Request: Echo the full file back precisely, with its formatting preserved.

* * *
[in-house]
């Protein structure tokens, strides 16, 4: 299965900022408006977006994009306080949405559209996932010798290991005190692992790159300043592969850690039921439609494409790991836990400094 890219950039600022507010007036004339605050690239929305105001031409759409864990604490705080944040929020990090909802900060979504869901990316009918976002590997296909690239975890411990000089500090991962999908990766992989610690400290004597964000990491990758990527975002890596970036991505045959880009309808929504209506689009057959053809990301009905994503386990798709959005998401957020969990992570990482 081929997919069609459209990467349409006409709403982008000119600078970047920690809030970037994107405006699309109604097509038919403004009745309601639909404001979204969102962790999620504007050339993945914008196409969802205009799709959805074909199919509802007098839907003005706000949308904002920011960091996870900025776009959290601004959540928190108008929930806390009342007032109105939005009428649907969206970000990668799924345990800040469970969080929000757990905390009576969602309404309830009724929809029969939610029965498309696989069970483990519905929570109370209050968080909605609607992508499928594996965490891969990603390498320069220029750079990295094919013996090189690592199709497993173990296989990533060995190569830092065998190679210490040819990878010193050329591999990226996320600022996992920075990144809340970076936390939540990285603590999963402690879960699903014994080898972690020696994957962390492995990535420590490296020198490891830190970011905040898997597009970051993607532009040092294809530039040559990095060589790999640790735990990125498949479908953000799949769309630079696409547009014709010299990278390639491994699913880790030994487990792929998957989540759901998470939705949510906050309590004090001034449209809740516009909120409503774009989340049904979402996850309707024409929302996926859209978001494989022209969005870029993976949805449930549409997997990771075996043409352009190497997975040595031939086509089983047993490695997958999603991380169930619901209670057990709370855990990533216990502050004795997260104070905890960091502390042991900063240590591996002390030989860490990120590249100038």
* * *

[in-house]
């Protein structure tokens, strides 16, 4: 299965900022408006977006994009306080949405559209996932010798290991005190692992790159300043592969850690039921439609494409790991836990400094 890219950039600022507010007036004339605050690239929305105001031409759409864990604490705080944040929020990090909802900060979504869901990316009918976002590997296909690239975890411990000089500090991962999908990766992989610690400290004597964000990491990758990527975002890596970036991505045959880009309808929504209506689009057959053809990301009905994503386990798709959005998401957020969990992570990482 081929997919069609459209990467349409006409709403982008000119600078970047920690809030970037994107405006699309109604097509038919403004009745309601639909404001979204969102962790999620504007050339993945914008196409969802205009799709959805074909199919509802007098839907003005706000949308904002920011960091996870900025776009959290601004959540928190108008929930806390009342007032109105939005009428649907969206970000990668799924345990800040469970969080929000757990905390009576969602309404309830009724929809029969939610029965498309696989069970483990519905929570109370209050968080909605609607992508499928594996965490891969990603390498320069220029750079990295094919013996090189690592199709497993173990296989990533060995190569830092065998190679210490040819990878010193050329591999990226996320600022996992920075990144809340970076936390939540990285603590999963402690879960699903014994080898972690020696994957962390492995990535420590490296020198490891830190970011905040898997597009970051993607532009040092294809530039040559990095060589790999640790735990990125498949479908953000799949769309630079696409547009014709010299990278390639491994699913880790030994487990792929998957989540759901998470939705949510906050309590004090001034449209809740516009909120409503774009989340049904979402996850309707024409929302996926859209978001494989022209969005870029993976949805449930549409997997990771075996043409352009190497997975040595031939086509089983047993490695997958999603991380169930619901209670057990709370855990990533216990502050004795997260104070905890960091502390042991900063240590591996002390030989860490990120590249100038």